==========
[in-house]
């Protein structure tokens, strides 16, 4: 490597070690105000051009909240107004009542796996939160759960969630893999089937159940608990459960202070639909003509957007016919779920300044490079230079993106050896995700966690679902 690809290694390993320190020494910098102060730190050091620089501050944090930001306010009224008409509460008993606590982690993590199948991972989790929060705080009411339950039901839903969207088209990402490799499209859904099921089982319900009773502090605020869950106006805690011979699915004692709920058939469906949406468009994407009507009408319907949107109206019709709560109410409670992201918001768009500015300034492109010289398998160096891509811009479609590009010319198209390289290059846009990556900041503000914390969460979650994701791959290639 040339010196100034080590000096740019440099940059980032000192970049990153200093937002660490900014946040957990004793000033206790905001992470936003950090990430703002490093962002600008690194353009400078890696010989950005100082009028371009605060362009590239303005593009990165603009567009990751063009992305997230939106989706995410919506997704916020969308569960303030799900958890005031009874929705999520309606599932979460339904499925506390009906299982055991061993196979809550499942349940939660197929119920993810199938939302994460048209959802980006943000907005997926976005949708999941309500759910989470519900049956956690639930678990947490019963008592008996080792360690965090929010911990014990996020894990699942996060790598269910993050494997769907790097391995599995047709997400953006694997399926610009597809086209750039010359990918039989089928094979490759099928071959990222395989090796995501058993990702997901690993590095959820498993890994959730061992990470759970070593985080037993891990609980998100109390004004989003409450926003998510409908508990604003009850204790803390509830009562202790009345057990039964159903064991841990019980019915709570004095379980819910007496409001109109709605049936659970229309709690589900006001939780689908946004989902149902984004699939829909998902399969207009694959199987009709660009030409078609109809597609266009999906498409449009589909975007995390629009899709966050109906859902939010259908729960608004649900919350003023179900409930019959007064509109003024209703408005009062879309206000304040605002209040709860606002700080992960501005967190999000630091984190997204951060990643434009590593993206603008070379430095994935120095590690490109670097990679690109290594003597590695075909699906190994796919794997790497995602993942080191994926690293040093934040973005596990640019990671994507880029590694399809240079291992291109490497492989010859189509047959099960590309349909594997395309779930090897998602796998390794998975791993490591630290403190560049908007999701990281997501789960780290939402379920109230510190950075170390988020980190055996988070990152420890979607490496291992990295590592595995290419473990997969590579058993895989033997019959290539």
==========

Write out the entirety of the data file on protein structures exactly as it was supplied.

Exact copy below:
[in-house]
């Protein structure tokens, strides 16, 4: 490597070690105000051009909240107004009542796996939160759960969630893999089937159940608990459960202070639909003509957007016919779920300044490079230079993106050896995700966690679902 690809290694390993320190020494910098102060730190050091620089501050944090930001306010009224008409509460008993606590982690993590199948991972989790929060705080009411339950039901839903969207088209990402490799499209859904099921089982319900009773502090605020869950106006805690011979699915004692709920058939469906949406468009994407009507009408319907949107109206019709709560109410409670992201918001768009500015300034492109010289398998160096891509811009479609590009010319198209390289290059846009990556900041503000914390969460979650994701791959290639 040339010196100034080590000096740019440099940059980032000192970049990153200093937002660490900014946040957990004793000033206790905001992470936003950090990430703002490093962002600008690194353009400078890696010989950005100082009028371009605060362009590239303005593009990165603009567009990751063009992305997230939106989706995410919506997704916020969308569960303030799900958890005031009874929705999520309606599932979460339904499925506390009906299982055991061993196979809550499942349940939660197929119920993810199938939302994460048209959802980006943000907005997926976005949708999941309500759910989470519900049956956690639930678990947490019963008592008996080792360690965090929010911990014990996020894990699942996060790598269910993050494997769907790097391995599995047709997400953006694997399926610009597809086209750039010359990918039989089928094979490759099928071959990222395989090796995501058993990702997901690993590095959820498993890994959730061992990470759970070593985080037993891990609980998100109390004004989003409450926003998510409908508990604003009850204790803390509830009562202790009345057990039964159903064991841990019980019915709570004095379980819910007496409001109109709605049936659970229309709690589900006001939780689908946004989902149902984004699939829909998902399969207009694959199987009709660009030409078609109809597609266009999906498409449009589909975007995390629009899709966050109906859902939010259908729960608004649900919350003023179900409930019959007064509109003024209703408005009062879309206000304040605002209040709860606002700080992960501005967190999000630091984190997204951060990643434009590593993206603008070379430095994935120095590690490109670097990679690109290594003597590695075909699906190994796919794997790497995602993942080191994926690293040093934040973005596990640019990671994507880029590694399809240079291992291109490497492989010859189509047959099960590309349909594997395309779930090897998602796998390794998975791993490591630290403190560049908007999701990281997501789960780290939402379920109230510190950075170390988020980190055996988070990152420890979607490496291992990295590592595995290419473990997969590579058993895989033997019959290539």